It’s probably likely that you’ve associated the term “infidel” with Islam. However, the term “infidel” is a Catholic-Christian term, originating from the Latin language. It has no roots in Islam or Arabic terminology. Some have attempted to equate “infidel” with “kafir”, but these are two different terms, from two different languages that carry two different meanings. “Kafir” – كفر in the Arabic language means a “rejector” or “one who covers”. When used theologically in Arabic-Islamic literature, it refers to one who “rejects the truth of Islam”. The Islamic usage is clarified by Shaykh Abu Yusuf Riyad ul Haqq from the UK lower down in this article.
The Origin of the Word Infidel
The word infidel, is actually a Catholic term, used by the Iberian (Spanish + Portugese) Catholics to describe a person with any other religious affiliation beside that of Christian Catholicism. This might come as a shock to many but the list of persons referred to as infidels, are Muslims, Hindus, Jews, Protestants, Arians have been subject to use of this terminology by Catholic Christianity. My evidence isn’t Muslim scholarship, but the 1910, Volume 8 of the Catholic Encyclopedia:
(Latin in, privative, and fidelis.)
As in ecclesiastical language those who by baptism have received faith in Jesus Christ and have pledged Him their fidelity and called the faithful, so the name infidel is given to those who have not been baptized. The term applies not only to all who are ignorant of the true God, such as pagans of various kinds, but also to those who adore Him but do not recognize Jesus Christ, as Jews, Mohammedans; strictly speaking it may be used of catechumens also, though in early ages they were called Christians; for it is only through baptism that one can enter into the ranks of the faithful. Those however who have been baptized but do not belong to the Catholic Church, heretics andschismatics of divers confessions are not called infidels but non-Catholics.
The relation in which all these classes stand to the Catholic Church is not the same; in principle, those who have been baptized are subjects of the Church and her children even though they be rebellious children; they are under her laws or, at least, are exempt from them only so far as pleases the Church. Infidels, on the contrary, are not members of the ecclesiasticalsociety, according to the words of St. Paul: Quid mihi de his qui fortis sunt, judicare? (1 Corinthians 5:12); they are entirely exempt from the canon law; they need to be enlightened and converted, not punished. Needless to say, infidels do not belong to the supernatural state; if they receive supernaturalgraces from God, it is not through the channels established by Jesus Christ for Christians, but by a direct personal inspiration, for instance, the grace of conversion. But their condition is not morally bad; negative infidelity, says St. Thomas (II-II, q. x, a. 1), does not partake of the nature of sin, but rather of punishment, in the sense that ignorance of the Faith is a consequence of original sin.
That is why the condemnation by the Church of proposition lxviii of Baius: Infidelits pure negativa, in his quibus Christus non et praedicatus, peccatum est (purely negative infidelity in those to whom Christ has not been preached is a sin), was fully justified.
But it is different with regard to positive infidelity, which is a sin against faith, the most grievous of all sins, apostasy. Being endowed with reason, and subject to natural law, infidels are not excluded from the moral order; they can perform acts of natural virtue; and so the ecclesiastical authorities had to condemn proposition xxv of Baius which declared that: Omnia infidelium opera peccata sunt, et philosophorum virtutes vitia (all works of infidels are sinful, and all the virtues of the philosophers arevices; cf. St. Thomas, loc. cit., a. 4; Hurter, Theol. dogm., III, thes. cxxvi and cxxvii).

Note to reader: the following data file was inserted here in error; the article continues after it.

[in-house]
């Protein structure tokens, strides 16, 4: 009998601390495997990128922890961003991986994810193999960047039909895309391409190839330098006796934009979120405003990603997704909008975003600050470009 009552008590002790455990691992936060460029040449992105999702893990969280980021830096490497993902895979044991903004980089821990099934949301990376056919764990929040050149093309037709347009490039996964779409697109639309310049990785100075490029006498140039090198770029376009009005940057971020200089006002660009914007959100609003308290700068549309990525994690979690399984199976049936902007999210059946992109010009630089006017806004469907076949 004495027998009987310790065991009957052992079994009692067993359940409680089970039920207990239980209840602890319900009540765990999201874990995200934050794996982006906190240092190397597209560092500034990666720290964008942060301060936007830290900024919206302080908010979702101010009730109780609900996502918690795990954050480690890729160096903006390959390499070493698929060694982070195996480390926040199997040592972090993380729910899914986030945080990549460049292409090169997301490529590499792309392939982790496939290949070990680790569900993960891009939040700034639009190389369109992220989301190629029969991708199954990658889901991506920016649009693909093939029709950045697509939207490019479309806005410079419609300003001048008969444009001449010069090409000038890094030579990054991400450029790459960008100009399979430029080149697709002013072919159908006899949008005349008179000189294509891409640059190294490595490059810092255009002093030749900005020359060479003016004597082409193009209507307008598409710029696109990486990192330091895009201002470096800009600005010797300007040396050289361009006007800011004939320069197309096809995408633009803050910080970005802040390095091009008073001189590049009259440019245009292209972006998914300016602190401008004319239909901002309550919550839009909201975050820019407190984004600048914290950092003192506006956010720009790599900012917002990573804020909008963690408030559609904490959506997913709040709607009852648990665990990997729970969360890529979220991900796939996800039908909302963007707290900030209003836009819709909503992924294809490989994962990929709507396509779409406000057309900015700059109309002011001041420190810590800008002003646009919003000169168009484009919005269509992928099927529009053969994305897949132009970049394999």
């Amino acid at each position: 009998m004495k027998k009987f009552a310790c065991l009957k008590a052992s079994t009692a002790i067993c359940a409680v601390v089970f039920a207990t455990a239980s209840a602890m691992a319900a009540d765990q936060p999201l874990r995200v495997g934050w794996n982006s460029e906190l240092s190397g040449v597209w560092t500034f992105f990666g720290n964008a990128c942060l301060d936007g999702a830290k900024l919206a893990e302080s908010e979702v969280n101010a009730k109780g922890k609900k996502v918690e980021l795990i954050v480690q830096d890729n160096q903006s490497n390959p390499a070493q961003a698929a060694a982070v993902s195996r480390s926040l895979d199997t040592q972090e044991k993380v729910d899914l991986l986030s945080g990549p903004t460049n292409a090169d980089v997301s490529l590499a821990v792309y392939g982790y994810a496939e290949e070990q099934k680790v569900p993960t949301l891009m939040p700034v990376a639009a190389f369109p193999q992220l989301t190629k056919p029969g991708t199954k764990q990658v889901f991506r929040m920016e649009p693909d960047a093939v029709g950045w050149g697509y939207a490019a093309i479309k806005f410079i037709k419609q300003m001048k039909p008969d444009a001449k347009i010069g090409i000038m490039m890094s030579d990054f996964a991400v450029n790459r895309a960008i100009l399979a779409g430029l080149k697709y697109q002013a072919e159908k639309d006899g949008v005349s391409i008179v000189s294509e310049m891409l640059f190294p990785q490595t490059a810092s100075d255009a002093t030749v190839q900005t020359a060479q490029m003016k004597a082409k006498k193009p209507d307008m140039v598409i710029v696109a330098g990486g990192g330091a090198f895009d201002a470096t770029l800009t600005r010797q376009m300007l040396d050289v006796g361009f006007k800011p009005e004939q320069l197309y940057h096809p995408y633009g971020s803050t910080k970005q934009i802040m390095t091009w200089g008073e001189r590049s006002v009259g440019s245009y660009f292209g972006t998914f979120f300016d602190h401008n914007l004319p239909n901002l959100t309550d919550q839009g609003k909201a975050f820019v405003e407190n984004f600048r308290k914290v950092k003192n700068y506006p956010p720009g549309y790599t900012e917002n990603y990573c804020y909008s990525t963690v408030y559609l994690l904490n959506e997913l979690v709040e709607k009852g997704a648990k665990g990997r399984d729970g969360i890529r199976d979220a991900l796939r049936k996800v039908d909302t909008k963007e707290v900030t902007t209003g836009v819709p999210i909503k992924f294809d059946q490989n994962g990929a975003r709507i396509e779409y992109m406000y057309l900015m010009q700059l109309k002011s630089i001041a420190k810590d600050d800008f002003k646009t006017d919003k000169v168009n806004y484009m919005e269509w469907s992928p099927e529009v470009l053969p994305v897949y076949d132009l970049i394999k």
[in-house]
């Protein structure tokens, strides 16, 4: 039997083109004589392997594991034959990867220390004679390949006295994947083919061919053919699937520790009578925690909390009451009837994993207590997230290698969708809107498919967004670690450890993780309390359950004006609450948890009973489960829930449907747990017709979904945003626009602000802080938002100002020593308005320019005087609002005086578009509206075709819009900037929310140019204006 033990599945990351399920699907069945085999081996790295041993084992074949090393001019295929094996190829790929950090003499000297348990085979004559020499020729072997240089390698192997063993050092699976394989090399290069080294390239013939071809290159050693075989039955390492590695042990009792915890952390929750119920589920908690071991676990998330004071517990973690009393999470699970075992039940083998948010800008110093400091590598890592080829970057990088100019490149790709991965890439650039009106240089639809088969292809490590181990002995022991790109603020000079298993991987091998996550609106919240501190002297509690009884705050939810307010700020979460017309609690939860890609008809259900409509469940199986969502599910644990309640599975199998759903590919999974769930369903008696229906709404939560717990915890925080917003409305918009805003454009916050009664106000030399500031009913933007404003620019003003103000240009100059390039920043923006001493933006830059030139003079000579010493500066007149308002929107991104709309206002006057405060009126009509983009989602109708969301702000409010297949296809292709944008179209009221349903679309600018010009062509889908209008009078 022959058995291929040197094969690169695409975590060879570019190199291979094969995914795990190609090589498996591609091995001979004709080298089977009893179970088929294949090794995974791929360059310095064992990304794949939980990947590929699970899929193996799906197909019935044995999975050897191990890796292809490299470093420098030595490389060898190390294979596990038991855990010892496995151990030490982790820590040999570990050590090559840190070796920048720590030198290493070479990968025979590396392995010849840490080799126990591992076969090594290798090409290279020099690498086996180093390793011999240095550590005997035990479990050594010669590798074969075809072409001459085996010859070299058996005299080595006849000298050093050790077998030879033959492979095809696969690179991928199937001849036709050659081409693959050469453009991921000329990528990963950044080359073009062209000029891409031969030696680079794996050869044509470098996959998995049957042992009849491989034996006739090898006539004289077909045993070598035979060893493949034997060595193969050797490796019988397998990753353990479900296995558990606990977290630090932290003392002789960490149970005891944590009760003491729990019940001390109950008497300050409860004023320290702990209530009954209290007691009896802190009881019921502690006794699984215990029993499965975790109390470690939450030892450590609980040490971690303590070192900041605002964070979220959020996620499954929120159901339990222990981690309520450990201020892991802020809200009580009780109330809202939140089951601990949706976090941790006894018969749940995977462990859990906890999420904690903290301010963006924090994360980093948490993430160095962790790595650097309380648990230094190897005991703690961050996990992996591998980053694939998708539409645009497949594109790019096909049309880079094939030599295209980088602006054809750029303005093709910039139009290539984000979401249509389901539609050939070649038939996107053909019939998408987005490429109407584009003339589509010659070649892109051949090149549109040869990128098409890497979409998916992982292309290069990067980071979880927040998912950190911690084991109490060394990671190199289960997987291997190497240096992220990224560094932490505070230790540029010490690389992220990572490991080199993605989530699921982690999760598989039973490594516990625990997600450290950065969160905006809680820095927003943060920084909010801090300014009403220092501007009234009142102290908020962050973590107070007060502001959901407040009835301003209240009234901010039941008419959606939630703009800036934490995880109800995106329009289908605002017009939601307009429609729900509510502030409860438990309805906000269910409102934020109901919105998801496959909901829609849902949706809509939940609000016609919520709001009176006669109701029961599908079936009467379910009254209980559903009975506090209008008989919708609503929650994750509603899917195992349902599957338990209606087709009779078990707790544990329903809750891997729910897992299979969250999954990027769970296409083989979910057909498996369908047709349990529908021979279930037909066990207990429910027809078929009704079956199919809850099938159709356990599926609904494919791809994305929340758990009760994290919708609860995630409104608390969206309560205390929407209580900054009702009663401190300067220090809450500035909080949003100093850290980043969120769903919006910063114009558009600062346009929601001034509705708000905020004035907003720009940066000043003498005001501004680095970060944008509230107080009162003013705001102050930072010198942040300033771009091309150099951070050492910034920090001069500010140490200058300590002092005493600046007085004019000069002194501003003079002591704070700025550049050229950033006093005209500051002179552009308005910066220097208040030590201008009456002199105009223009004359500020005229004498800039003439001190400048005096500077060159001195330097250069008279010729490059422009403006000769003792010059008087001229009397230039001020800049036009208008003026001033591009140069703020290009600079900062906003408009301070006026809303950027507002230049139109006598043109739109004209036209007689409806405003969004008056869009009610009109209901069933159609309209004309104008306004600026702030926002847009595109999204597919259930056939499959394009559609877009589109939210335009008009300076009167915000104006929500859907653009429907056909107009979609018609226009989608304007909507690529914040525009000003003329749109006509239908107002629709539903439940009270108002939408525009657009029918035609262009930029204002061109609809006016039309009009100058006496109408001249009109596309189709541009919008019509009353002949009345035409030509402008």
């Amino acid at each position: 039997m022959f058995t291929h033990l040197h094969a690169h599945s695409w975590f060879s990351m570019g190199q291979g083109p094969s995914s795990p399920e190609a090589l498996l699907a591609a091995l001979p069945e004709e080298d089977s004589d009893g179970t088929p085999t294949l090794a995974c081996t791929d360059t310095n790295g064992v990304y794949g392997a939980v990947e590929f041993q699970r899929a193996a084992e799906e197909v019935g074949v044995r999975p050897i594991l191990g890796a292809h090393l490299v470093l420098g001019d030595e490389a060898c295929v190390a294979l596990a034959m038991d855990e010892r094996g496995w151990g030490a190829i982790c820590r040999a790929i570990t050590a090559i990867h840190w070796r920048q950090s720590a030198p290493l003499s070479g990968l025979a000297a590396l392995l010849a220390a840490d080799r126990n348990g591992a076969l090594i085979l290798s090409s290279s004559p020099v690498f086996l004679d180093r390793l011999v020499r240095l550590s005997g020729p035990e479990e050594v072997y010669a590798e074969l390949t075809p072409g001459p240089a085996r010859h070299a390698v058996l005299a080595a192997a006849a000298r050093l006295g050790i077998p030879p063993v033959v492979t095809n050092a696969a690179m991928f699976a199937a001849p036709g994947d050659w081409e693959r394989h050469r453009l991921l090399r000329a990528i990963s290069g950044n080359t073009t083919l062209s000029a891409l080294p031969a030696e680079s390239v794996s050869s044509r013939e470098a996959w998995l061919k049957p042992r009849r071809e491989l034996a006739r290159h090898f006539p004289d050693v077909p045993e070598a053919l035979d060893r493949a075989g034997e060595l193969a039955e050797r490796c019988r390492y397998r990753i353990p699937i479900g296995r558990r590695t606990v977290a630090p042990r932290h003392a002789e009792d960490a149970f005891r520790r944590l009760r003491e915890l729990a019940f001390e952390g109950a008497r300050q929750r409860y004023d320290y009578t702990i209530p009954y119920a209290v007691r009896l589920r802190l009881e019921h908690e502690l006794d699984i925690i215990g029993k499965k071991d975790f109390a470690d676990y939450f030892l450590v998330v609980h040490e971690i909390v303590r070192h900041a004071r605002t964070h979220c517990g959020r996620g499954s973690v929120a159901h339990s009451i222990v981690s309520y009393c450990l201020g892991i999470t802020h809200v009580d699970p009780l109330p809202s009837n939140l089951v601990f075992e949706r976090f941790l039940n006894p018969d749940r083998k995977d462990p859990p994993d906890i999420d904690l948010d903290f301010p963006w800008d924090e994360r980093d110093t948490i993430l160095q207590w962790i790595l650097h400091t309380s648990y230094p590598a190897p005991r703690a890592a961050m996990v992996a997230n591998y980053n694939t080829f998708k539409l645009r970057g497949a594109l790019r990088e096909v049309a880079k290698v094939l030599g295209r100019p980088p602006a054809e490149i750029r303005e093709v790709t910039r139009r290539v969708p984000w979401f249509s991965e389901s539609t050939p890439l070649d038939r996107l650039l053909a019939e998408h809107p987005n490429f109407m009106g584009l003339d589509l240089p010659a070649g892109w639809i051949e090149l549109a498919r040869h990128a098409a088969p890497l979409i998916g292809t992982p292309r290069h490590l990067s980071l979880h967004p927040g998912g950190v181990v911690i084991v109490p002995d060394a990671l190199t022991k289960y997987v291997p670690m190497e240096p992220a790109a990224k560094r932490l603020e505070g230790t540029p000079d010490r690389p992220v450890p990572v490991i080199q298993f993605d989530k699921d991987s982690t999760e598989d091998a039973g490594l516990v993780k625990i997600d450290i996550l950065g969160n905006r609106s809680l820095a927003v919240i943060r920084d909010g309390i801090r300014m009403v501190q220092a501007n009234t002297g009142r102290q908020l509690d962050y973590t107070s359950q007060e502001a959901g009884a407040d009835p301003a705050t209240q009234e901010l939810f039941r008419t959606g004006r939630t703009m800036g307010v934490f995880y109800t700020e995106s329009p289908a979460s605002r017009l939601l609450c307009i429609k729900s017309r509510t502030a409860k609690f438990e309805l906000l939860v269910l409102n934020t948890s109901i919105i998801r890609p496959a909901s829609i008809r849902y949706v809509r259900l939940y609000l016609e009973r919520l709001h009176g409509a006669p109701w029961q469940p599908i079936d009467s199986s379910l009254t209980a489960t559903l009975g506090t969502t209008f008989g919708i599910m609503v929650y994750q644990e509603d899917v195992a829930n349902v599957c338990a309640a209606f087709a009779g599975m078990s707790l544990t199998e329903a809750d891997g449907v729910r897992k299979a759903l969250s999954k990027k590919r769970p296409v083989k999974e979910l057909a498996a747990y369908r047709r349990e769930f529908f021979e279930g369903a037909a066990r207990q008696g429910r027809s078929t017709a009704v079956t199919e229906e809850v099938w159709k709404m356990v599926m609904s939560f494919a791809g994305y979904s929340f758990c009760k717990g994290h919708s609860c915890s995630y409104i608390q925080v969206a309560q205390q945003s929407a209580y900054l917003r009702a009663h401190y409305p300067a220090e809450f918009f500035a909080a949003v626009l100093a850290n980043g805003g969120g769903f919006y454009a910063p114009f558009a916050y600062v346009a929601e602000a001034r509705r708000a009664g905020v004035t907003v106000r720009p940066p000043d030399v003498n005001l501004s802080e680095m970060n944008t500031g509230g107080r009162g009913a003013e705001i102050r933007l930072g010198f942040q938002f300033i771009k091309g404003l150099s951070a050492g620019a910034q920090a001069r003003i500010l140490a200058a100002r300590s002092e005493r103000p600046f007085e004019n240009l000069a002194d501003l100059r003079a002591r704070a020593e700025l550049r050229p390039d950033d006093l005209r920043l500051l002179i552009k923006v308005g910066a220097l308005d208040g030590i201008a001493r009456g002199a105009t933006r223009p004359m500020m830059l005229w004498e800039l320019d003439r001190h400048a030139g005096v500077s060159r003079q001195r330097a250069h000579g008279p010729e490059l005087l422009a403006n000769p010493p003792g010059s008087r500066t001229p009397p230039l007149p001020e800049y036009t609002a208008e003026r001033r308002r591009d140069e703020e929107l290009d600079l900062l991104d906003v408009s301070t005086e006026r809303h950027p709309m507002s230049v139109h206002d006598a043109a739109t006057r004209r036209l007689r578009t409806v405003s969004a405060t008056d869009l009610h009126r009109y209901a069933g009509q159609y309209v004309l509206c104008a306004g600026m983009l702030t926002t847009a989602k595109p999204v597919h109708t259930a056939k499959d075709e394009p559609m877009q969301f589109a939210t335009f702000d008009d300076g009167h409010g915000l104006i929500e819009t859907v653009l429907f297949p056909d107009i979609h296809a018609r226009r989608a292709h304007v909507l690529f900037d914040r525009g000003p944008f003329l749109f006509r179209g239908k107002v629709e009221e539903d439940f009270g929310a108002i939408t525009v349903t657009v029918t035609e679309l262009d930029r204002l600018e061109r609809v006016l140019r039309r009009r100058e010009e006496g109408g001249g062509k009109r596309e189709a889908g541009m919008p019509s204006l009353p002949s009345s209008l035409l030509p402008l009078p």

Not only was the term ‘infidel’ supposed to refer to all non-Christians, it was also used as a basis to create religious and state laws to demean the “unfaithful”:
The laws regulating the dealings between Catholics and infidels in civil life were inspired also by religious motives, the danger of perversion, and the high idea entertained in the ages of faith of the superiority of Christians to infidels. These regulations, of course, did not refer to all acts of civil life; moreover, they were not directed against all infidels indifferently, but only against Jews; at the present day they have fallen almost completely into desuetude. – [Ibid].
Does “Infidel” mean “Kafir” in Islam?
Shaykh Abu Yusuf Riyad ul Haqq [db] explains the use of the word “kafir” in Islam. The term itself has many meanings and it does not necessarily refer to solely “those who disbelieve in Islam”, as explained by the Shaykh, it holds varying contexts, one surprising example is that in reference to a farmer in the Qur’an:
Despite popular usage and its association with Islam, the term “infidel” has no real relation to the faith. Similarly, its equation with the Arabic-Islamic term of “kafir” is also without justification. Some Muslims may unfortunately perpetuate this confusing of terms by adopting the usage of “infidel” in their religious vocabulary, but that does not legitimize nor validate it. Share this article with your friends and let’s help clear the air on these terms!
and God knows best.
Note: This article was originally published on 29/7/2012 @ 6:20. After being featured on AlterNet, Salon and Raw Story under the section of “Heretics”, I realised the main video link was not working and have since fixed that issue while making some minor changes to the article itself. It was later featured on Higher Perspective and Waking Times.